STRANOLAR, Ireland (Reuters) - Ireland’s government saw its parliamentary majority cut to two on Friday, as voters in one of the ruling party’s heartlands punished it for seeking an EU/IMF bailout and instead backed nationalists Sinn Fein.
State broadcaster RTE said it had learned that the bailout expected to be finalised over the weekend would include loans at an average interest rate of between 6 and 7 percent, far more than most Irish citizens were expecting to pay.
The loss of a seat in the remote northwestern county of Donegal complicates the country’s politics as the deeply unpopular government enters the final days of bailout talks.
In the last day of trading before the terms of the bailout are expected to be announced, the extra yield investors demand to hold Irish debt reached a record high of nearly 7 percentage points above German bunds.
The ruling Fianna Fail party’s candidate lost a special election for a vacant seat in remote northern Donegal county to Sinn Fein, a nationalist left-wing party which has capitalised on popular anger over the economic crisis.
Sinn Fein’s head Gerry Adams, best known internationally as a leader of the nationalist movement during decades of violence in British-ruled Northern Ireland, said the goal was to take power in Dublin and end IMF-imposed austerity measures.
“We didn’t buy into the austerity. We’re not for the savage cuts,” he told reporters.
The main opposition Fine Gael and Labour parties are expected to form the next government, but Sinn Fein, which now has a fringe role, could emerge as an opposition force, a sign of how dramatically the country’s politics are being upended.
A nationwide election will take place soon because Fianna Fail’s junior coalition partners, the Greens, said this week they would pull out of government after the budget passes.
Sinn Fein’s Pearse Doherty defeated the Fianna Fail candidate for the vacant seat by 39.9 percent to 21.3 percent among voters’ first preferences. Last time, Fianna Fail won 51 percent in the area, a stronghold for generations.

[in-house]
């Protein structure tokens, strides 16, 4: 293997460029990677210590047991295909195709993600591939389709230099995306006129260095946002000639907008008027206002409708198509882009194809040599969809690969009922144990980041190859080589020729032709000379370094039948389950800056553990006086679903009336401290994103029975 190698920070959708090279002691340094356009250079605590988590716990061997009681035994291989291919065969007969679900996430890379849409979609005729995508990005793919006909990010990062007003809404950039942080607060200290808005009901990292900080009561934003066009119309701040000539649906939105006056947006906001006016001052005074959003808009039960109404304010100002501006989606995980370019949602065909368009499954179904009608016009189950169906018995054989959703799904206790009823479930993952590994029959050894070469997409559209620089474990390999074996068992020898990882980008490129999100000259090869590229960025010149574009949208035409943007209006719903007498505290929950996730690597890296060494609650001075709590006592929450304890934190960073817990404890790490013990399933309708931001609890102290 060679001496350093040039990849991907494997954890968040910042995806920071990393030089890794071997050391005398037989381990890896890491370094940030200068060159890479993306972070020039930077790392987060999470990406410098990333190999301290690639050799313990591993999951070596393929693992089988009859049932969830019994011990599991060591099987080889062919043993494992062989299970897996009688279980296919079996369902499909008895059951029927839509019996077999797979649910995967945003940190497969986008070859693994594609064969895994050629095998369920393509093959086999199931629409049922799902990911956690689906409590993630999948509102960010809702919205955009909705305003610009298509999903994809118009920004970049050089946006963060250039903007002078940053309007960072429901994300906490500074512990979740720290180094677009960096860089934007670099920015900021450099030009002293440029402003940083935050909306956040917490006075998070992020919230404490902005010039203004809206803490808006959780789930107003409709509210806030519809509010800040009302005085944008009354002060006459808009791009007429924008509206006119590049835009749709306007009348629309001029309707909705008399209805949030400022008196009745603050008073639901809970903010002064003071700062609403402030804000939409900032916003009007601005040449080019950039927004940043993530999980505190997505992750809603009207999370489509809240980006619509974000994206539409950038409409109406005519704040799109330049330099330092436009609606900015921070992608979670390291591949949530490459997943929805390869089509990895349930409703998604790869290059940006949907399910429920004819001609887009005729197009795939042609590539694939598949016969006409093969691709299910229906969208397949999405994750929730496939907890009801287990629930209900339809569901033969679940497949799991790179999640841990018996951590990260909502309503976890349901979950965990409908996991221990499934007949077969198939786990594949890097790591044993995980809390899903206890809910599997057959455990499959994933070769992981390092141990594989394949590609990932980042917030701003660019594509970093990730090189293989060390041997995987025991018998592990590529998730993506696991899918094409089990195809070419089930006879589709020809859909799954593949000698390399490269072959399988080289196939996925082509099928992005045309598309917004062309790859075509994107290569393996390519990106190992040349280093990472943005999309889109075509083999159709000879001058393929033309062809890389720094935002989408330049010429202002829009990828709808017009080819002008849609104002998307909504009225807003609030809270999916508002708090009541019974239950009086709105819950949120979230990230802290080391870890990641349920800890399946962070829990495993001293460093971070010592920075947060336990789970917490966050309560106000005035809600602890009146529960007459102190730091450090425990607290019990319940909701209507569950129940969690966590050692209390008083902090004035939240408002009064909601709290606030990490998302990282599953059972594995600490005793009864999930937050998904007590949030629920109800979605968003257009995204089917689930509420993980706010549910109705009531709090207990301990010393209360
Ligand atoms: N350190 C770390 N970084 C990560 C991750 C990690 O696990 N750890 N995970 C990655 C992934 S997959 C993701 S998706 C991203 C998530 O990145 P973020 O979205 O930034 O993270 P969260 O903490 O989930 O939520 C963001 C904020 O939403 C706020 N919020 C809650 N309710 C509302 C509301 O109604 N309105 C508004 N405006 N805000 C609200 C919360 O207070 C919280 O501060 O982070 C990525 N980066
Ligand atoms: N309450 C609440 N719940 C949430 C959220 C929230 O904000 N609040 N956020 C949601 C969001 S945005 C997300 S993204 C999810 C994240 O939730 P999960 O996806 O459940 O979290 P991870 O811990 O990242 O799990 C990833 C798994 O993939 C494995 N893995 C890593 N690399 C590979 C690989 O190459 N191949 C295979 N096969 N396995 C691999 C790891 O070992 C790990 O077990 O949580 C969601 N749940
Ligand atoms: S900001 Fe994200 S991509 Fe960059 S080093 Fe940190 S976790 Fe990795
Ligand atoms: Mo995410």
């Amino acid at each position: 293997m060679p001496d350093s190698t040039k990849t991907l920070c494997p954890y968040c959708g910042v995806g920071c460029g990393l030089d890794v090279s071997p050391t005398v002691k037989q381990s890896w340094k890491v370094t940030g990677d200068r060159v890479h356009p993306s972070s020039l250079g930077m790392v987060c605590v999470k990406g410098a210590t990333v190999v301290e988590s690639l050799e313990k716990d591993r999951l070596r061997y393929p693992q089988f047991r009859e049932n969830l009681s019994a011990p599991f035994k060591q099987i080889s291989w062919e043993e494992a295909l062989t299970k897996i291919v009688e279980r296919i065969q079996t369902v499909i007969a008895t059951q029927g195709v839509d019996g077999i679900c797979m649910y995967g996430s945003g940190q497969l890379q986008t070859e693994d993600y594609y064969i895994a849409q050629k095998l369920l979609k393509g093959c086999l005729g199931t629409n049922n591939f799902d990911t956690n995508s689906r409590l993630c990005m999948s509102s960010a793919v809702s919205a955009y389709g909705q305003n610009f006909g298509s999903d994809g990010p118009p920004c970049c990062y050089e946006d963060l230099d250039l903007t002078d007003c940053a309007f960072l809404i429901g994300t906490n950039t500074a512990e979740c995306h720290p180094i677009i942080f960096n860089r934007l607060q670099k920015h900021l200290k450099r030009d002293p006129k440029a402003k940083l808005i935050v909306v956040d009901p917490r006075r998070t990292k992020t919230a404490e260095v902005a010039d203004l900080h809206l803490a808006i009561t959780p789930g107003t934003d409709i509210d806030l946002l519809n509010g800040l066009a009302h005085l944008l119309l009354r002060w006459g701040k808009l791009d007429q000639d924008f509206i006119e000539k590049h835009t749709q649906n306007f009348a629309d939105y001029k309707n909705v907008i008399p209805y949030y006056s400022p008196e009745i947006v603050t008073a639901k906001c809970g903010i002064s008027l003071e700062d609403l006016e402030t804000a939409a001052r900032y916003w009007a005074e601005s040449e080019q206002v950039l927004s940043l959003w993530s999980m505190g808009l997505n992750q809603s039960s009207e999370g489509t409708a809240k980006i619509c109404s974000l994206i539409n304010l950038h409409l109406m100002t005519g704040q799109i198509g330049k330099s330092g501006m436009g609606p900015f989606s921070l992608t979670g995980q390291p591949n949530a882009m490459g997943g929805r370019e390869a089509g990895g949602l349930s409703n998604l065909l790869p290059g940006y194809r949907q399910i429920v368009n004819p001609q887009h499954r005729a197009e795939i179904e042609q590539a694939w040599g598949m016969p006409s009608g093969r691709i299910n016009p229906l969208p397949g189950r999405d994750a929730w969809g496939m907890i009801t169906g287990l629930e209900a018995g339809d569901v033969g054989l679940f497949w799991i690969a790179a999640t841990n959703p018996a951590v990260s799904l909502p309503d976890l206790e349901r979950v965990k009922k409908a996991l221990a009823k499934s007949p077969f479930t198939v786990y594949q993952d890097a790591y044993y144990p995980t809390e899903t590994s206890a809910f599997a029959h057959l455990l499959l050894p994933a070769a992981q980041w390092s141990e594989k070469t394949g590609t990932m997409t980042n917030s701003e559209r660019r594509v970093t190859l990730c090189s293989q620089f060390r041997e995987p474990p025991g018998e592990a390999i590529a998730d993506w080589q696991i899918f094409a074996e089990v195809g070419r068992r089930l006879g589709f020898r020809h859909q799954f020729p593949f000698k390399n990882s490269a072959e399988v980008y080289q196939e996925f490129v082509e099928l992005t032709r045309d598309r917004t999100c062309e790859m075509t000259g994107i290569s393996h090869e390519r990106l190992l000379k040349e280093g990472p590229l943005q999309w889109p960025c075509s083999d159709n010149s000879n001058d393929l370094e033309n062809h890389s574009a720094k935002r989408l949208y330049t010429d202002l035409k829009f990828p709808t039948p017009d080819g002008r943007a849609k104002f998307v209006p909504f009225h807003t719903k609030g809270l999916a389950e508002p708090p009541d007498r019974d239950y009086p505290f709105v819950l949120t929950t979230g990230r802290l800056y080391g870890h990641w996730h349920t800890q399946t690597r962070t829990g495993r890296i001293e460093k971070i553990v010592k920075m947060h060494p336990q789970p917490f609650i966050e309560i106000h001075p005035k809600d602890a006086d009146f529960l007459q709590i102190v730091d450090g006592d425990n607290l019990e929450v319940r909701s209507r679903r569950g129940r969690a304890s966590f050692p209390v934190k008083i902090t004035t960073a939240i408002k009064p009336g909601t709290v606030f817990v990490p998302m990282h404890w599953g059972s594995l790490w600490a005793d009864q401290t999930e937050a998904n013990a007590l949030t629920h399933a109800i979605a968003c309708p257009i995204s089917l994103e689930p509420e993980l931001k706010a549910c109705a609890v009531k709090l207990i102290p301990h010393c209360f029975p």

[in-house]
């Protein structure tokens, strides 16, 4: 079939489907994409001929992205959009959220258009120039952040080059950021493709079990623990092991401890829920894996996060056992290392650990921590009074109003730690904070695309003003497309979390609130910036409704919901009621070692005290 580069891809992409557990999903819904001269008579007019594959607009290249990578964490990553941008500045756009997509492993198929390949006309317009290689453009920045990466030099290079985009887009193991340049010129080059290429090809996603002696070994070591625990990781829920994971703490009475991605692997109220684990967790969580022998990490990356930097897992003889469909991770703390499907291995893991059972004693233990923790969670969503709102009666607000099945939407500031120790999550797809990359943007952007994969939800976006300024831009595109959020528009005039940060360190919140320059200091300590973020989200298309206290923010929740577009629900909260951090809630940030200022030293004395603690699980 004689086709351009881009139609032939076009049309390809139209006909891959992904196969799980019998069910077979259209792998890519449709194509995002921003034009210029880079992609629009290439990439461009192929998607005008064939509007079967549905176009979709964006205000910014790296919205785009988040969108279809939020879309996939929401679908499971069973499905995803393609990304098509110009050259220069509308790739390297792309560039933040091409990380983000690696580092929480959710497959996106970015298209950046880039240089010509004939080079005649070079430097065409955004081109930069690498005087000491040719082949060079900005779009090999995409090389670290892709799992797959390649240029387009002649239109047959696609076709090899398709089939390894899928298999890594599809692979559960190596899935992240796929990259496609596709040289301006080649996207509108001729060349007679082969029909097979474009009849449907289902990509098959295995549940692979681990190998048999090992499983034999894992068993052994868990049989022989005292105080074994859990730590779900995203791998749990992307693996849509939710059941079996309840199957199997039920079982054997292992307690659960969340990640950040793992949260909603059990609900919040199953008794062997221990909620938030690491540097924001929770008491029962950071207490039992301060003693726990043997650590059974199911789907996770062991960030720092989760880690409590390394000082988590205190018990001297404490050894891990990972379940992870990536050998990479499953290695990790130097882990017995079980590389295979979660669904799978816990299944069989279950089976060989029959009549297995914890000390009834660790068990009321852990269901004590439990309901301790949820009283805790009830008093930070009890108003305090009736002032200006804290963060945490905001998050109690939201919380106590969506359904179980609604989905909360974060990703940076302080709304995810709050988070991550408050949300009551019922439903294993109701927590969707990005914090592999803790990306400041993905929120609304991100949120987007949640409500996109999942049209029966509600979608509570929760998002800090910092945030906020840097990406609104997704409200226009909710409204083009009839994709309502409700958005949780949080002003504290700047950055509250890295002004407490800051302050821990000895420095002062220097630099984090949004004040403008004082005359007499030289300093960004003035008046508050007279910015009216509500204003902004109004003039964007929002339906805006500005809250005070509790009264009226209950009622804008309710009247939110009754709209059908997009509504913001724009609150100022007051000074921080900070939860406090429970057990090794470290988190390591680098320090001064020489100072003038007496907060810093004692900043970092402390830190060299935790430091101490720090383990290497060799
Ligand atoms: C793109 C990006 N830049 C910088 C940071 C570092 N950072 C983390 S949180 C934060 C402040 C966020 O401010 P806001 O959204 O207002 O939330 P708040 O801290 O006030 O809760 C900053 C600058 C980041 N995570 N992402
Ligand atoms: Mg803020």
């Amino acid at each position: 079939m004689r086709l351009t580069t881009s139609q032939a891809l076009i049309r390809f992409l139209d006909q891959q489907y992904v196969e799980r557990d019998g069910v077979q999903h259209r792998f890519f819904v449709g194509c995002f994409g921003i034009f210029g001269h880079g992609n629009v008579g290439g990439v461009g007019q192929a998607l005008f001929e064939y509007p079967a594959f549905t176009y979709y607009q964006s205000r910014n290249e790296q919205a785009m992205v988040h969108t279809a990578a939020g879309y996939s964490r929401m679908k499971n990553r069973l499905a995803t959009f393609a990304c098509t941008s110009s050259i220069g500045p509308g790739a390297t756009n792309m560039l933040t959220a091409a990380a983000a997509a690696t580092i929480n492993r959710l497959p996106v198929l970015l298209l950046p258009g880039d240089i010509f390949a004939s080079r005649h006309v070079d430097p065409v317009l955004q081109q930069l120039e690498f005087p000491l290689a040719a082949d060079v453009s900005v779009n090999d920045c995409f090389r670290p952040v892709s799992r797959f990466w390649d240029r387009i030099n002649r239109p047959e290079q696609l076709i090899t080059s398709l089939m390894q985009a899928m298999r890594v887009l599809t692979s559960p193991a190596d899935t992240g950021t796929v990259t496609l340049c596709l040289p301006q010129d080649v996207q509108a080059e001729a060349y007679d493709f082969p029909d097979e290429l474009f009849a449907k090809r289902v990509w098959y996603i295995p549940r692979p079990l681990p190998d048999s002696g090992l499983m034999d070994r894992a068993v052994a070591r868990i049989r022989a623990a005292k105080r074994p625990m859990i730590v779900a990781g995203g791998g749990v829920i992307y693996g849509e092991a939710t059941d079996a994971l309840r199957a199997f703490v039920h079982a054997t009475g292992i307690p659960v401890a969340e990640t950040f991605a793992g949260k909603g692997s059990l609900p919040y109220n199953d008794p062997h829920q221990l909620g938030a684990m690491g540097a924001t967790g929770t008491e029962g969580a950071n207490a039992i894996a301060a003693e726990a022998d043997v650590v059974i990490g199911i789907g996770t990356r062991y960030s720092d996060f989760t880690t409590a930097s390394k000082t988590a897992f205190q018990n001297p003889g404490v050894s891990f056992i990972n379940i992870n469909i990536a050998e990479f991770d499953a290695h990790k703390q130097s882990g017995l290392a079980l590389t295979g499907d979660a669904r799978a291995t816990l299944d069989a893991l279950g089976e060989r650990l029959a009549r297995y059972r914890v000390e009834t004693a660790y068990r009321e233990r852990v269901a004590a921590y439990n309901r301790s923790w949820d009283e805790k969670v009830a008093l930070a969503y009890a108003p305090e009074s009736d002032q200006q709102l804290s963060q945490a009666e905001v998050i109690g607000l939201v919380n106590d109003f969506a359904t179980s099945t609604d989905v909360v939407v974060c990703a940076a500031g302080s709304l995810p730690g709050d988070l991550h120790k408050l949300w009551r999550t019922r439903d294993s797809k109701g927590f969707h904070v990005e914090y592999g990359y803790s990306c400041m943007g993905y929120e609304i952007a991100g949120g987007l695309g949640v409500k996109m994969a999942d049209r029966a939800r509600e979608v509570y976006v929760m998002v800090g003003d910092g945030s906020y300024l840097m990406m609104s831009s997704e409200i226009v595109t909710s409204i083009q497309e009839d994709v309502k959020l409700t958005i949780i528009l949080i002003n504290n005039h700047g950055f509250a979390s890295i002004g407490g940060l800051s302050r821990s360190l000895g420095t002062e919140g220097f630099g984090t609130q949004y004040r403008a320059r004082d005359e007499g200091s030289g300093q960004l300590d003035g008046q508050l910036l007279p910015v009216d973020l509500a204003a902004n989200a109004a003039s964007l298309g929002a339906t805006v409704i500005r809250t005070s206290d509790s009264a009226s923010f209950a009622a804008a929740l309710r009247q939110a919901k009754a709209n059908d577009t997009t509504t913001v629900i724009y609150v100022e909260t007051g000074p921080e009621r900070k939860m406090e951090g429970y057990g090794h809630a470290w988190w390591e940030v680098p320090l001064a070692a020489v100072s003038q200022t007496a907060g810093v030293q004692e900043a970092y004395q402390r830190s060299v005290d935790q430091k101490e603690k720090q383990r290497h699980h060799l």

Doherty told national broadcaster RTE voters had rejected bigger parties that all favoured swingeing cuts: “Sinn Fein has stood alone outside the consensus of Irish politics and the people of Donegal southwest have overwhelmingly endorsed that.”
Out-of-work builder Tony Gillespie, 55, a long-time Fianna Fail voter, cast his ballot for Sinn Fein despite having “a problem with their past.” He wanted to “register a vote against what’s going on to get some of the cronies out that have been in there for the last number of years,” he said.
The Irish public has followed the IMF negotiations closely, and there could be a fresh political backlash if the government is seen as accepting loans at too high an interest rate.
RTE said several sources had told it the average rate for the IMF, EU and European Central Bank loans would be 6.7 percent, although it said some sources had said 6.4. Either rate is more than Greece paid for a bailout earlier this year and far more than Ireland pays on its existing debt.
The money would be loaned over nine years and would raise Ireland’s interest payments to 8.5 billion euros (7.2 billion pounds) a year, about 20 percent of state revenues, RTE said. It described the rate as “much higher than people were expecting.”
The main opposition Fine Gael party, which has called for bondholders in bailed-out banks to bear more of the cost, said any rate over 6 percent would be unacceptable.
“If that is the rate, that is too high,” Fine Gael spokesman Leo Varadkar told RTE. “It is higher than the IMF rate, it is higher than the Greeks are paying.”
Cowen is expected to agree to an assistance package of about 85 billion euros from the IMF and the EU at the weekend, meant to prevent trouble spreading in the euro zone. Portugal is under pressure to follow Ireland and seek a bailout, and policy makers fear debt problems could also hit Spain.
Cowen needs to tackle the worst deficit in Europe as part of the condition of a bailout. A failure to get his 2011 budget passed next month would trigger the downfall of his government.
His majority now depends on two independent members of parliament who have signalled they may vote the budget down. Garret FitzGerald, a former leader of Fine Gael, said the opposition party would probably not allow the budget to fail.
The measures, including a cut in the minimum wage and higher income taxes, are needed to reassure the IMF and Europe, which have been propping up Irish banks and stand ready to fund the Irish state for years.
The bailout is expected to see the state pour billions of euros into Allied Irish Banks, Bank of Ireland, Anglo Irish Bank
and other lenders, on top of 46 billion euros already pledged, to reassure depositors.
The deal will see Dublin control its top three lenders, and according to a report in The Irish Times senior bondholders in the banks may also be compelled to pay some of the costs.
Additional reporting and writing by Peter Graff and Carmel Crimmins in Dublin
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